As to “younger”, you are correct, I made a mistake, it actually says the opposite: “The group whose antipsychotic treatment was postponed was also younger…”, by 0.1-0.2 yrs… still irrelevant, I think, when the person is close to 18yrs of age… but statistically meassurable.

        Not an excuse, but “after the party” at 3am analysis/reading of a paper does lead to poor outcomes 🙂

        Now, the last row in table 3 says this:

        Good outcome: (postponed) 229 (21%),(not posoponed) 476 (22%), p=0.498.

        After “adjustment”: (postponed) 252 (24%), (not postponed) 513 (24%), p=0.796.

        A 1% difference without adjustment and a ZERO % difference with adjustment, I think, can’t convice anyone that delaying/postoponing statistically significantly changes the likelihood of a good outcome. And, stated thus, I think it’s opposite to the conclusion of the paper.

        Which essentially, as I understand, was about the effect of delaying, not only antipsychotics vs no antipsychotics, even if as I quoted, and as follows, does reach the conclusion that NO antipsychotics is better than antipsychotics at some point. Since the difference in the last rows of tables 2 and 3, the 35% vs 22% in good outcome of table 2, and the 22% vs 21% of table 3, of postponed vs not postponed is explained, I think and as you seem to imply, by the kids not given antipsychotics at ALL.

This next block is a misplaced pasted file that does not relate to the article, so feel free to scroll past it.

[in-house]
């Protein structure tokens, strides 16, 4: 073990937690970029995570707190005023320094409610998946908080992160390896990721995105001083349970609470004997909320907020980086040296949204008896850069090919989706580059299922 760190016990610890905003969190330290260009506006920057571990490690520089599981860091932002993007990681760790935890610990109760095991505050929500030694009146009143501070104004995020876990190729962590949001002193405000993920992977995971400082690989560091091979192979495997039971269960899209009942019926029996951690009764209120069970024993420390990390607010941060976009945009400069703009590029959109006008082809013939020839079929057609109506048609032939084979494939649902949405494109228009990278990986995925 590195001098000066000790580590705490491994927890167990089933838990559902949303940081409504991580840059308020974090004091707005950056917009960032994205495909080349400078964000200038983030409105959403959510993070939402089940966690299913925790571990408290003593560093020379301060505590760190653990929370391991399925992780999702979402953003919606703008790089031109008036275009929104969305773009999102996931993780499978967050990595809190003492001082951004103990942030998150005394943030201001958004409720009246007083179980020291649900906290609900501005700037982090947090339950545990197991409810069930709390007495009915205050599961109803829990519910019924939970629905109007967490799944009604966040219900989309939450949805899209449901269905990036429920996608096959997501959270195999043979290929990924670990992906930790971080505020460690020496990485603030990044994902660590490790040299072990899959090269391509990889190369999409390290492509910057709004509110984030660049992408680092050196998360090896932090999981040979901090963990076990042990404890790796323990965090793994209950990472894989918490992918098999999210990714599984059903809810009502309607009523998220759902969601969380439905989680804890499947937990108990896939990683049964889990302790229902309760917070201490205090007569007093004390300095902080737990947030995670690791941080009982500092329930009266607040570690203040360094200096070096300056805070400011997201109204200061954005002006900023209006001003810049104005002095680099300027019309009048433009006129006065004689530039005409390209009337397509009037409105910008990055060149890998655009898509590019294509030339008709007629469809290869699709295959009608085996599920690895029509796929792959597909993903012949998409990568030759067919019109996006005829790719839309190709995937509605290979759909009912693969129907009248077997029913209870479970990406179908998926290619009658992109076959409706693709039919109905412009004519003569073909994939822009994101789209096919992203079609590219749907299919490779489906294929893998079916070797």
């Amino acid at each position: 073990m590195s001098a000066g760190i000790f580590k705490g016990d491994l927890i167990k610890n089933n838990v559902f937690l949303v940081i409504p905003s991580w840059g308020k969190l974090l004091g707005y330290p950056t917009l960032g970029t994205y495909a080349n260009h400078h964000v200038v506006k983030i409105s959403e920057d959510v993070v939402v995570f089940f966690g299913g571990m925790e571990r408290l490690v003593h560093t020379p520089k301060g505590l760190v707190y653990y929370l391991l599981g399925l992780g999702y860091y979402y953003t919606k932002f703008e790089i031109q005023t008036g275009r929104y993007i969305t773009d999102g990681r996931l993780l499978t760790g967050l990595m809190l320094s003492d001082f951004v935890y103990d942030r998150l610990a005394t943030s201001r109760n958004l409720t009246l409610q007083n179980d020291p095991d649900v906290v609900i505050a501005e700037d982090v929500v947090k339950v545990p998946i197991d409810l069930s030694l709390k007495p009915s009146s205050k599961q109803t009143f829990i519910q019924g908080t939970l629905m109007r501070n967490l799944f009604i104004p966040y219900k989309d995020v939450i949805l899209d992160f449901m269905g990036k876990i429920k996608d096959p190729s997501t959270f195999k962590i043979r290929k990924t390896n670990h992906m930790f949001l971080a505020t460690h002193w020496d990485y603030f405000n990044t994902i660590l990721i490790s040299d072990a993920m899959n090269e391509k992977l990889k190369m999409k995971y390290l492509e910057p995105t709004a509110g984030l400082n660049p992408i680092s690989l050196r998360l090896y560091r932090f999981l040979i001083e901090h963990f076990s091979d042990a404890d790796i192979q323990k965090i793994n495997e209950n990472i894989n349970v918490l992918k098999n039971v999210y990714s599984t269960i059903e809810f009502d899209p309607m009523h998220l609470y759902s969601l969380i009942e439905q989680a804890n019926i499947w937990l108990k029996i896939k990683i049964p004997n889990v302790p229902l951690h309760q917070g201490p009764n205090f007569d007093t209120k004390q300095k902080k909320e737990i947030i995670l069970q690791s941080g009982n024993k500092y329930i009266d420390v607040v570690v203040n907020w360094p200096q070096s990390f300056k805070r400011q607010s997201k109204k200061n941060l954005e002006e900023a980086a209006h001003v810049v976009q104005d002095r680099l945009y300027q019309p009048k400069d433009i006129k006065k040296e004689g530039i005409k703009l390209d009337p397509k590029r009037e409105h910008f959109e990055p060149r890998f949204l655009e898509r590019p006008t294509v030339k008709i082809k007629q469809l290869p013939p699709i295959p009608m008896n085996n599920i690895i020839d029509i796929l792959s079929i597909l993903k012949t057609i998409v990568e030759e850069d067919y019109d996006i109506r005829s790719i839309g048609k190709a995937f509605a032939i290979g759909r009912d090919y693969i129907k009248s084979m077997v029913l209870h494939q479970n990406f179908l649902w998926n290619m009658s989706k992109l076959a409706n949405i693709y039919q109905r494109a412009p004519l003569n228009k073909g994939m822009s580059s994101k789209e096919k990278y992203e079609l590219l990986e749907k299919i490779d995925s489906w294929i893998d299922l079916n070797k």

So substracting them from table 2, to table 3, does demerit the conclusion of postponed vs not postponed, and it lends weight to NEVER antipsychotics vs AT SOME POINT.

        And as I said, the P is higher after adjustment, making it less statistically significant.

        So, as to confounding by indication, it does say: “However, the proportion of adolescents with previous treatment contact and a longer time from the onset of psychosis, as well as a higher proportion of prior mood, psychological development, and behavioral disorders, was higher in those whose antipsychotics were postponed after the onset of psychosis.”

        And confounding by indication does sound suspicious to me when 41% were administered antipsychotics when they had no psychosis, where is the indication for that?, specialy if/when the clinicians doing such hadn’t realized those kids had poorer outcomes… what sort of indication is that when the paper shows, apparently, current “best”practice should have been contraindicated.

        So, great comments, thanks. What do you think of the apparent demises missing?. Particularly: ‘The outcome was considered “good” if adolescents did not die…’

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  2. They kind of leave out their most important finding, but it can be reconstructed from the given data.

    Out of 456 people who never got antipsychotic treatment 69% (316) had a good outcome compared to 22% for people who received antipsychotics.

    No time to check whether these groups were different in any way before “treatment” atm, I’ll come back to that.

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  3. I’m at a loss and I don’t understand how a statistical method could control for something like the severity of psychosis.